33 man-made lakes are out of list, Thane sees 99.5% dip in wetlandsUpdated: Feb 12, 2020 16:42 IST
Wetland numbers in Thane district have dropped by 99.5% with all human-made lakes in the area excluded under the new rules.
Out of 132 selected wetland sites, the district administration has verified and proposed only eight for final notification to the state government.
The final eight wetlands proposed come under four tehsils--Navi Mumbai (2.97 hectare (ha) in Darawe, 24.62 ha Jewel in Nerul and 4.47 ha Jijamata Bhot Khadi in Ghansoli), Uttan (5.21 ha Margali Talao), Kalyan (2.29 ha Utane and 4.53 ha Nilje), and Bhiwandi (3.16 ha Vadape and 45.6 ha Varala talao).
No wetlands have been proposed in Ulhasnagar, Shahpur, and Murbad. The total proposed wetland area is 92.85 ha.
As per the National Wetland Atlas (Maharashtra) based on the wetland rules from 2010, 1,895 wetlands were identified across 59,936 ha.
This means there is a 99.5% drop in number of wetlands and 99.8% drop in wetland area for Thane district. Moreover, none of the 33 manmade lakes listed by the municipal corporation within Thane city have been marked as wetlands. The details were accessed by members of the expert committee constituted by the Thane collector in January 2019. The committee had been tasked with surveying 132 identified wetlands under the new rules, site verification, and studying their biodiversity. The committee’s report to the collector had verified 116 of 132 sites as wetlands.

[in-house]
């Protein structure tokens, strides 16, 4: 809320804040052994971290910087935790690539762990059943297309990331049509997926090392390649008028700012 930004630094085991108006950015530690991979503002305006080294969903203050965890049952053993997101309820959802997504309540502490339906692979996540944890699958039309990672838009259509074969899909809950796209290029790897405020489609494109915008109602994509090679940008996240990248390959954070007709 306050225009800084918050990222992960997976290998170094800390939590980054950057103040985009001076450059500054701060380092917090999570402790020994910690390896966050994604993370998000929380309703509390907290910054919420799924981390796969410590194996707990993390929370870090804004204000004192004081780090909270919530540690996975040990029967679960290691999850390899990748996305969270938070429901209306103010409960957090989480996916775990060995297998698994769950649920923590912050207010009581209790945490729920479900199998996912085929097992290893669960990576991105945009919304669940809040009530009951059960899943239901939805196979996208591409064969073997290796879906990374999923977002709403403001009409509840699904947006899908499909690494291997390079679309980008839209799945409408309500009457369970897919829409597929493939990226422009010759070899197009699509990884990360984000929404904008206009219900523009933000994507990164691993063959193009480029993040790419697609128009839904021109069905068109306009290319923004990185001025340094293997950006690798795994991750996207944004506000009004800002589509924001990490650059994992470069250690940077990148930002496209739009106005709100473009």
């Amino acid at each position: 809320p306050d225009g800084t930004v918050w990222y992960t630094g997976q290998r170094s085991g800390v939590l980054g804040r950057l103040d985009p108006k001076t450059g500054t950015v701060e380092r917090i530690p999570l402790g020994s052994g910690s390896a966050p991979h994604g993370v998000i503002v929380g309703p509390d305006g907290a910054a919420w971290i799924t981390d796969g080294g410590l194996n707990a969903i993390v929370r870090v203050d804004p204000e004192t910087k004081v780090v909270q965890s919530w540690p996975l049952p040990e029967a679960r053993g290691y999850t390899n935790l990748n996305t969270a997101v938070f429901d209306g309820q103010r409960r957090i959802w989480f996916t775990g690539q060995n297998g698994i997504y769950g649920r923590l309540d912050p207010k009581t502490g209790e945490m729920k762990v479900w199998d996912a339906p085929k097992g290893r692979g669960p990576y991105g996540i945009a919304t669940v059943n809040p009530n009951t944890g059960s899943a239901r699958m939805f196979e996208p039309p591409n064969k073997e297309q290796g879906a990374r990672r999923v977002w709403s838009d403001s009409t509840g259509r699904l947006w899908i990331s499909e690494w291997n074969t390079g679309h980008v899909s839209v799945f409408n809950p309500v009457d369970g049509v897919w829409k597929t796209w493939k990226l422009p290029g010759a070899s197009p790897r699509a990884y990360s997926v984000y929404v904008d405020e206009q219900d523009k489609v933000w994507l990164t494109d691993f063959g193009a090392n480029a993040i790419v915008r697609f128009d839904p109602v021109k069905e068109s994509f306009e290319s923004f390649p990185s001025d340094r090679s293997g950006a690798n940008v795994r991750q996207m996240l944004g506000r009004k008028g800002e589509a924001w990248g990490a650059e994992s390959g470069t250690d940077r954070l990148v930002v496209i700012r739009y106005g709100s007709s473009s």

A senior official from the Thane collector’s office in-charge of the exercise, requesting anonymity said ,“Tehsildars and circle officers carried out the field verification exercise and drafted the final list. While the state is yet to notify these eight wetlands finally, objections from citizens can be filed before the state wetland authority or grievance redressal committee,” he added.
Expert committee members have already filed their objections before the grievance redressal committee, requesting reasons why major wetland zones were left out. Members suggested that experts in the form of hydrologists, zoologists, botanists or entomologists should have carried out the exercise instead of revenue officers.
“India is a signatory to the Ramsar Convention; the Union environment ministry follows it, but the state environment department does not follow the same, [which] is a breach in itself. I cannot see any reason why the environment department wants to reduce the number of wetlands. We are already facing groundwater depletion and major flooding issues by indiscriminate constructions on these wetlands. Wetlands are absolutely essential for human existence and it is about the ‘right to live’ as per the Constitution,” said Clara Correia, zoologist and member of the expert committee.
Another member, Avniash Bhagat, said most areas had been opened up to facilitate real estate development across Thane. “Wetlands were mapped under the National Atlas in 2006-07. Since then, large number of wetlands were lost due to construction. Now, under the guise of new rules only a handful of sites remain leading to an overall loss of biodiversity and ecological values. Even natural lakes that were fenced off with concrete have been marked as human-made water bodies,” he said.
Sanjay Sandashiv, undersecretary, environment department, said, “New rules are stringent and districts have only followed the guidelines under these regulations. Artificial or human-made waterbodies have been excluded across the state.
The petitioner before the Bombay high court (HC) in the wetlands matter Stalin D said, “Calling for citizens objections after finalising wetland sites is harassment and is not acceptable. The state has played mischief and is contempt of court. Revenue officers should not take over the role of scientists. All these issues will be put forth before the HC.”